“These tours open kids’ eyes to the world around them and equip them with language for engaging the world,” says Paul Bennett, co-founder of Philadelphia-based Context Travel, which offers specially tailored family tours in more than a dozen cities. “Kids become actively engaged with their surroundings, deciphering, reading, igniting cultural curiosity.”*

Any destination can be a wealth of information: from the rich art and cultural history of Europe, to the geological makeup of the Grand Canyon, or even the fauna and flora in your own backyard for those stay-cationers out there. The options are endless and with the holidays right around the corner, families are gearing up and making their travel preparations. But why waste the opportunity for your children to learn new things?

At DETOURS, our knowledgeable guides are passionate about what they do. With years of touring experience under their belts—or seatbelts we should say, — they are full of fun and interesting facts about all of our DETOURS destinations.  Our entertaining and interactive tours offer great learning opportunities not only for children but adults as well. So why not add facts to fun? This year, take your family on a learning vacation with DETOURS and give your children something they will not only remember forever but will also learn from. Who knows, they might even like it!

For more information and to book you tour, visit our website at www.detoursaz.com or give us a call at (866) 438-6877.


Ironman Arizona




Are you tough? Can you open the jar of pickles when no one else can? Do you spend hours at the gym building muscle and cardio endurance? Are you tough enough to test your strength in the world’s most difficult competition for the honor of joining an elite few who call themselves Iron Men?

In 1977 among a group of athletes, the debate arose as to whether swimmers, runners, or cyclists were more fit. To settle the debate, it was decided that a race combining the three sports would take place to determine who the real “Iron Man” was. Each person was allowed a support group to provide food, water, and encouragement and competitors were given a paper that listed rules and a course description, and which boasted “Swim 2.4 miles! Bike 112 miles! Run 26.2 miles! Brag for the rest of your life!” which became the official slogan and trademark of the competition. Fifteen men lined up on the O’ahu shore the morning of February 18, 1978, and at 7:00am the first Ironman Triathlon began. Gordon Haller, the first of the twelve men that finished, became the first Iron Man, with a finish time of 11 hours 48 minutes and 56 seconds. The following year, with no further marketing efforts, the race attracted 50 competitors ready and willing to test their strength to become the next IronMan.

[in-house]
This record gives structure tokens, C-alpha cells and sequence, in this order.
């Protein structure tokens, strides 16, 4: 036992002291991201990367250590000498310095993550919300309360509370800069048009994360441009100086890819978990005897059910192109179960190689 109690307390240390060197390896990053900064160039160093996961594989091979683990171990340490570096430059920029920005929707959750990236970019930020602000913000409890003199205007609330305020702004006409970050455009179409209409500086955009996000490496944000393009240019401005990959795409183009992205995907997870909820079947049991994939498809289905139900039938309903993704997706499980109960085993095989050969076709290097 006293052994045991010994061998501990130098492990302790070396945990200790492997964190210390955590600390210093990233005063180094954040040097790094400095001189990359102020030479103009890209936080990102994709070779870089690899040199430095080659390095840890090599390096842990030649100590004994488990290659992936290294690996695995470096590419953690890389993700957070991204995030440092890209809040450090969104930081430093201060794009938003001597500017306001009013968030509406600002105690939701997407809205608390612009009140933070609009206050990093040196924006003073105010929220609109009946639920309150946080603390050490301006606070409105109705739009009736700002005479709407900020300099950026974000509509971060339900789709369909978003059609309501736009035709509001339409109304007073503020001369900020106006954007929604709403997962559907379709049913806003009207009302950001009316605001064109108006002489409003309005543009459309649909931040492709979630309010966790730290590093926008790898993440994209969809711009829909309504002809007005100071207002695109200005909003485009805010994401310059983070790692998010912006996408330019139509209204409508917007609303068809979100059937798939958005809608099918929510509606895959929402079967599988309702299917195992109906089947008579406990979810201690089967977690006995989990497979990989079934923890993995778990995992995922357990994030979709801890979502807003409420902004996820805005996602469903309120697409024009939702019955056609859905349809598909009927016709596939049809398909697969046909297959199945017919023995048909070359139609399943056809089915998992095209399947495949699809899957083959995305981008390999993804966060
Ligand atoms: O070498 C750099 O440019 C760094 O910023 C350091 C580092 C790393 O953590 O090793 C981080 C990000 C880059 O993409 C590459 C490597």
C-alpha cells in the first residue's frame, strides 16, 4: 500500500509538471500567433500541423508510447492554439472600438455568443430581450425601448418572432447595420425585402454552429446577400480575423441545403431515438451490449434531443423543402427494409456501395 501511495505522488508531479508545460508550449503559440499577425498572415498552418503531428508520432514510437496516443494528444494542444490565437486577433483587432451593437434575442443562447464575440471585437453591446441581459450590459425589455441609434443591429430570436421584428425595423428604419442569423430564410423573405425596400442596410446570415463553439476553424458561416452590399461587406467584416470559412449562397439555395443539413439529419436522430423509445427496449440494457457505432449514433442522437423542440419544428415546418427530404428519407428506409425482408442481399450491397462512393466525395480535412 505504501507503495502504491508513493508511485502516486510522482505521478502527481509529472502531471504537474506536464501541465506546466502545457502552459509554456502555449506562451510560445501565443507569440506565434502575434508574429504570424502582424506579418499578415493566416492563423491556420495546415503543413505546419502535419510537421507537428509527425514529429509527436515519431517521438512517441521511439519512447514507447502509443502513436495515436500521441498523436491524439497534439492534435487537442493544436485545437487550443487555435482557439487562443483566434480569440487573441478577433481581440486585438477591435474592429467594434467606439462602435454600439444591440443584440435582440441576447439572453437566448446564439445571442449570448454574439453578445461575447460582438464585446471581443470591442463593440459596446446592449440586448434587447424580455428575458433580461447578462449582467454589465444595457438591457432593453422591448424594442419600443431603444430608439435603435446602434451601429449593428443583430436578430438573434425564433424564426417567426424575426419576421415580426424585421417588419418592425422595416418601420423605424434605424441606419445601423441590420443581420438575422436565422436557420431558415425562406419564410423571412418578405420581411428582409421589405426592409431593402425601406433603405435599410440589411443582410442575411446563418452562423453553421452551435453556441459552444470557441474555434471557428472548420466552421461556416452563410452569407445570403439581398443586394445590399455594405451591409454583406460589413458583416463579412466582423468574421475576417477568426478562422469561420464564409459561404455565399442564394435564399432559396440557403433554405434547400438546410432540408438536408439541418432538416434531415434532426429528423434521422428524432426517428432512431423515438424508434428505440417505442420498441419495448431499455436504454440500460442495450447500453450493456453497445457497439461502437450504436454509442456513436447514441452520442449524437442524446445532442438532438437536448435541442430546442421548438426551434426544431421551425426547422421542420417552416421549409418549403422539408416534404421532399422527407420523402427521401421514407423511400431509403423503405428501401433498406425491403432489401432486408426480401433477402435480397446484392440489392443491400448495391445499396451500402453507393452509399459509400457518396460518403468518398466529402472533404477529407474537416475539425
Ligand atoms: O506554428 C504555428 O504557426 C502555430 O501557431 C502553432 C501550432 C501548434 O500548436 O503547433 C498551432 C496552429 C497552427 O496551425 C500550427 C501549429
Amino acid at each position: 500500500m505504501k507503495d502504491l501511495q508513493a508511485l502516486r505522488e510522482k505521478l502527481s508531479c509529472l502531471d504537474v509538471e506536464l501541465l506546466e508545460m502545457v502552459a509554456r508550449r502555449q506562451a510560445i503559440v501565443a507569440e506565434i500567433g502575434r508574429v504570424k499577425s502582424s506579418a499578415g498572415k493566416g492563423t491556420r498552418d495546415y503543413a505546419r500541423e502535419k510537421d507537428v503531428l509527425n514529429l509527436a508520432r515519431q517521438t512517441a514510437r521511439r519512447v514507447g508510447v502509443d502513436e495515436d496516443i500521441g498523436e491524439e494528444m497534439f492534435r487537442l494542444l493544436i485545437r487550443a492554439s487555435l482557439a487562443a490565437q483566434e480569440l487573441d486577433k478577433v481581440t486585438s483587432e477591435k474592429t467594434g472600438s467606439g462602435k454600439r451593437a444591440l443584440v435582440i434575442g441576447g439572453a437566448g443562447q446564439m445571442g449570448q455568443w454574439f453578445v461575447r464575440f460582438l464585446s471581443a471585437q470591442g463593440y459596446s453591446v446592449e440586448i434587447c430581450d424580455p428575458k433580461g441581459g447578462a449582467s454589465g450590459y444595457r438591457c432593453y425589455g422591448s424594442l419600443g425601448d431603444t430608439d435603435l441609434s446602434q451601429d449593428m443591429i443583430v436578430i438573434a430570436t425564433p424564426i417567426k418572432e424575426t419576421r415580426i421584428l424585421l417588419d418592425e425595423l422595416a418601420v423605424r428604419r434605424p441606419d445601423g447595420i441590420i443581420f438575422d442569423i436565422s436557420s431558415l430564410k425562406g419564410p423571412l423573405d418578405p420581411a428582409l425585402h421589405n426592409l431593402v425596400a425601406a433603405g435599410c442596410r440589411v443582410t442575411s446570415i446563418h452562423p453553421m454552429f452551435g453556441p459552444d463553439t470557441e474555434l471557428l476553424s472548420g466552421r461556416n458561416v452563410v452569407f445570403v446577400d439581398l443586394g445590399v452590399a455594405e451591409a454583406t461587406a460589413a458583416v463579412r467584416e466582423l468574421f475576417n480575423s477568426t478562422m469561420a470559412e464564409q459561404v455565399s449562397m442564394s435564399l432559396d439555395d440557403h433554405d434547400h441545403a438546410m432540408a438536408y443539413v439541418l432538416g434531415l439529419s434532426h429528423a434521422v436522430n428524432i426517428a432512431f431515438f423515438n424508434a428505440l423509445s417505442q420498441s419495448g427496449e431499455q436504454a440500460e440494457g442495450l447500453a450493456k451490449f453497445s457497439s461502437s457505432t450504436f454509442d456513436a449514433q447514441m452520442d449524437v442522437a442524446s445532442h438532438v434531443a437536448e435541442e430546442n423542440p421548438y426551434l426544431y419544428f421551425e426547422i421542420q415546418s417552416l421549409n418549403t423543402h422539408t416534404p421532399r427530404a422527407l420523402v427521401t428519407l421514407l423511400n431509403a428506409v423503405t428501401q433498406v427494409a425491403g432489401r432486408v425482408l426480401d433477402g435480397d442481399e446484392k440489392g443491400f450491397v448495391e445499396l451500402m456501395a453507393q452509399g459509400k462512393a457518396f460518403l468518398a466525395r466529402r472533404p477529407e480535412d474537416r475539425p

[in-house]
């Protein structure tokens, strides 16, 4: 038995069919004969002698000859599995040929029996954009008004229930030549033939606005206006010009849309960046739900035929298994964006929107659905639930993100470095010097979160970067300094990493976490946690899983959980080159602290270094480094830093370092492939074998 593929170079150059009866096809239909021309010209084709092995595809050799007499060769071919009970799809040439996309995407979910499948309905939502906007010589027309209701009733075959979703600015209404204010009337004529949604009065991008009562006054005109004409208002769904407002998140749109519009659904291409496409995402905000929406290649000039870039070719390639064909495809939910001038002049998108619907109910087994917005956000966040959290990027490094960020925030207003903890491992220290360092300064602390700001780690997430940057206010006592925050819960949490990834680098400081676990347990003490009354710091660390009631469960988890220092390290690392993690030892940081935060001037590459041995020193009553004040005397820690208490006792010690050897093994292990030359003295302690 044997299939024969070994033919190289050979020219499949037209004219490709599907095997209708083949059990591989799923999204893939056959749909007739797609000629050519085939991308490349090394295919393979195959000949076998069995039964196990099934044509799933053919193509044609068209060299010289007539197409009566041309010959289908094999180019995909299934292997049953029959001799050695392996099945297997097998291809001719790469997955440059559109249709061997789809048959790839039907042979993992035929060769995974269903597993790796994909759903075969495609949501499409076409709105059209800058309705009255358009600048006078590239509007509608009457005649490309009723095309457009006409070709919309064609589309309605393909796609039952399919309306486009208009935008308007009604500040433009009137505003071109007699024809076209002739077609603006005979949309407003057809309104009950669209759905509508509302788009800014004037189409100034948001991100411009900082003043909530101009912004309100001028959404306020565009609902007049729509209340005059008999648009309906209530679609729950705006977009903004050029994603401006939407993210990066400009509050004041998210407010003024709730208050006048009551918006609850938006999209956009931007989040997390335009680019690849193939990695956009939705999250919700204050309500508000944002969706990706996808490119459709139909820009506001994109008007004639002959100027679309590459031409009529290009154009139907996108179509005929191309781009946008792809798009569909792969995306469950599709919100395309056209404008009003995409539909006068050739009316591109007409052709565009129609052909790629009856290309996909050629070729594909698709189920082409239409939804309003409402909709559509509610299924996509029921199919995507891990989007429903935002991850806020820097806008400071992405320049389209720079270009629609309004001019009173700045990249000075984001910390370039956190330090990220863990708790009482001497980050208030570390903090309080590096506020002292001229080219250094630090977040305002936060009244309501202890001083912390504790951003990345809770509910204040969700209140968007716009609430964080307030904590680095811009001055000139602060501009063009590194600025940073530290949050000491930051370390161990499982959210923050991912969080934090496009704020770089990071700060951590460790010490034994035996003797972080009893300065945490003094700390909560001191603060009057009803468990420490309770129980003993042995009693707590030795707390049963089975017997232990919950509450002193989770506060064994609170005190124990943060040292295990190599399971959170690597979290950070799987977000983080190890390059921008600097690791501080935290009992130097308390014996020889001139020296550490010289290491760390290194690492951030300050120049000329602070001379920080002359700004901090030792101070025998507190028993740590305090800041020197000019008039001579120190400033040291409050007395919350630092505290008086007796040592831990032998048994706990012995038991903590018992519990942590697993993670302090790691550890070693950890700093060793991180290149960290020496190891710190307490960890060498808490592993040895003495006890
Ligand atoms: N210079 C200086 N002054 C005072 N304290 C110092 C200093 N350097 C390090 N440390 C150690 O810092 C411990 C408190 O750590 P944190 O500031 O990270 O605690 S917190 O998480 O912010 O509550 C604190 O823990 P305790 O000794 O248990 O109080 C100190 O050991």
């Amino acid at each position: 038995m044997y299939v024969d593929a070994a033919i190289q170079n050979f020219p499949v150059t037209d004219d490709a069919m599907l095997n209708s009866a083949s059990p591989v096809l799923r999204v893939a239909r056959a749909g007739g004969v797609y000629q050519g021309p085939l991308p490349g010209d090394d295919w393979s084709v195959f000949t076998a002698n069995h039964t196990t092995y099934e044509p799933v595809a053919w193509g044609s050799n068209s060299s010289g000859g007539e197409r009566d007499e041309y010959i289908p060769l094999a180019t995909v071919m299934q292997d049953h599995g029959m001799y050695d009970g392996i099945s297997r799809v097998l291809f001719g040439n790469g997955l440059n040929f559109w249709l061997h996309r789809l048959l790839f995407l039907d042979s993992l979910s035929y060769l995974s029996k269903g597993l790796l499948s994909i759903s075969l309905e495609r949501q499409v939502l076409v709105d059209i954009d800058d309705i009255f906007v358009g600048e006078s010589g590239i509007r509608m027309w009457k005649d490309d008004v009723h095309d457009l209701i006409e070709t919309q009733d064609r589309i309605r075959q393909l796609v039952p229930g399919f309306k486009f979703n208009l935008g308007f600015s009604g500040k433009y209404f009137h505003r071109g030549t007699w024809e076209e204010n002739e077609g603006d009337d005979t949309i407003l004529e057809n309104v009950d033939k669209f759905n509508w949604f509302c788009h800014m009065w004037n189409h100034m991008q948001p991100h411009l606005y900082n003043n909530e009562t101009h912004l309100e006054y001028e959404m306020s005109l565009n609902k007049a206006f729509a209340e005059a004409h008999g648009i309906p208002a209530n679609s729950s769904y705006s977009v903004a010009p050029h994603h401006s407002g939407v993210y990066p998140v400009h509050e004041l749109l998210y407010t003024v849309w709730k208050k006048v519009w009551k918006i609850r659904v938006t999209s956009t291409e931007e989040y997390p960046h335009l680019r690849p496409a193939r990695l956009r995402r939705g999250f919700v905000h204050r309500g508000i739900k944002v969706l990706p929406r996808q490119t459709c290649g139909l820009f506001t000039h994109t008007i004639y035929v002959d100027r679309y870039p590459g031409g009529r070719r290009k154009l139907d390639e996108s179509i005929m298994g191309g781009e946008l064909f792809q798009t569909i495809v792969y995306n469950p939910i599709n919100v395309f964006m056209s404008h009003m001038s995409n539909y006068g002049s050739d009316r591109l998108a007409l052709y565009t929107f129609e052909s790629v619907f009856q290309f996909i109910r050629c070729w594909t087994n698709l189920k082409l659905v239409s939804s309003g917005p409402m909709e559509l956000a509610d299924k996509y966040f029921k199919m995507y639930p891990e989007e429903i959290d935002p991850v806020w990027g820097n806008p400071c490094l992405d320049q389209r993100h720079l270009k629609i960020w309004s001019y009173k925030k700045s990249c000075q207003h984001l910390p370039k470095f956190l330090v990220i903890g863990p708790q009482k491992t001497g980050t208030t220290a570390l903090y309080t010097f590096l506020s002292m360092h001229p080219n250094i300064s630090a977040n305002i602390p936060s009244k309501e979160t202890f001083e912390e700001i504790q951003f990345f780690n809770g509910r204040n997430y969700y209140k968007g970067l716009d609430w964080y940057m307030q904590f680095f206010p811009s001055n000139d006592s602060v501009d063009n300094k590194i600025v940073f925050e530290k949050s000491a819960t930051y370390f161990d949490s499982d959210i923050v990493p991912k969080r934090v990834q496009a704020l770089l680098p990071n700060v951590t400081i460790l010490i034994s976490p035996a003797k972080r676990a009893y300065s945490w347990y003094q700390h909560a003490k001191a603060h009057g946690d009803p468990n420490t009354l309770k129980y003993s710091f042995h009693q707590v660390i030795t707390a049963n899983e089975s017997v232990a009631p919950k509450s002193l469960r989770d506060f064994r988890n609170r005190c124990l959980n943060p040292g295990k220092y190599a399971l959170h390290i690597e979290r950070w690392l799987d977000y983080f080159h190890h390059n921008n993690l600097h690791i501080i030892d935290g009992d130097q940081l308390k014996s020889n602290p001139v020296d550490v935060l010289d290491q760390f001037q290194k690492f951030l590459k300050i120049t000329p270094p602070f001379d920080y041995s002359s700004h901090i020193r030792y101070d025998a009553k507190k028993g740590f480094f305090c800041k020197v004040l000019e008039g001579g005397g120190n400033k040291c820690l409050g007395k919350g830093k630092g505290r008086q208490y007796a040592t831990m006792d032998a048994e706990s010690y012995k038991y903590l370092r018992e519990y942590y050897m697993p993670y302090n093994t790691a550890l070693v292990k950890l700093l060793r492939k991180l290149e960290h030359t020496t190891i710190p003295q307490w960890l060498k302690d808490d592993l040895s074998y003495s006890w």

The Ironman Triathlon is regarded as an honorable and prestigious event in which many people consider themselves victors just for finishing the race, which has a time limit of 17 hours (2 hours and 20 minutes for swimming, 8 hours and 10 minutes for biking, and 6 hours and 30 minutes for the marathon).  Today, the Ironman Hawaii course, which was moved to the BigIsland in 1981, is considered the Ironman World Championship course, in which qualifiers from 28 other Ironman Triathlons compete for spots. The United States is home to nine of these tournaments, including one in our very own Tempe, Arizona. Ironman Arizona kicks off with a single-loop swim in TempeTownLake, followed by a challenging three-loop bike course through the SonoranDesert, and finishes with a run around TempeTownLake and PapagoPark. Visitors and spectators are welcome to come out to watch and cheer on the men and women competing for the title of Ironman.

Traditionally, the Ironman Triathlons are held in conditions which are uniquely punishing for endurance racing; however, this year Ironman Arizona will take place on November 18th, just in time for the mild winter weather, making it the perfect time to visit! The beautiful Arizona scenery comes back to life after a hot, dry summer and residents and tourists alike come out of hiding from the harsh summer while the Phoenix metro-center buzzes back to life. There is truly no greater time to visit the city than winter. From the vast amount of sporting venues, to the high end fashion malls and endless amount of restaurants, Phoenix is the place to be. With DETOURS, you can learn all about the rich history of the area while travelling in comfort and style on one of our custom vans that feature individual captains chair seating. From its founding to its recent centennial birthday and everything in between, you will learn how the Phoenix metro-center came to be the 14th largest in the United States.

For more information and to book your DETOURSCity Highlights tour, visit www.detoursaz.com, or call us at (866) 438-6877.

For more information on Ironman Arizona visit http://ironmanarizona.com/.

End of Summer Getaways



Are your kids going back to school soon? Are you looking for a great way to end the summer and get some last minute bonding time in before schedules become hectic again? Or maybe you’re just looking for an exciting getaway for the summer. Whatever your needs, DETOURS has the tour for you. Choose from our Grand Canyon and Sedona overnight tours, our multi-day tours that visit various southwestern landmarks, or customize your very own tour with DETOURS Platinum.  Take a ride down the Pacific Coast Highway of California, enjoy the scenic vistas of YellowstoneNational Park, or escape to the snowy mountains of Colorado; if you’re trying to get there, we can take you. You never have to miss a moment when you’re travelling with DETOURS. Our professional guides are passionate about what they do and the places they go, which means that every tour you go on is unique, fun, and informative.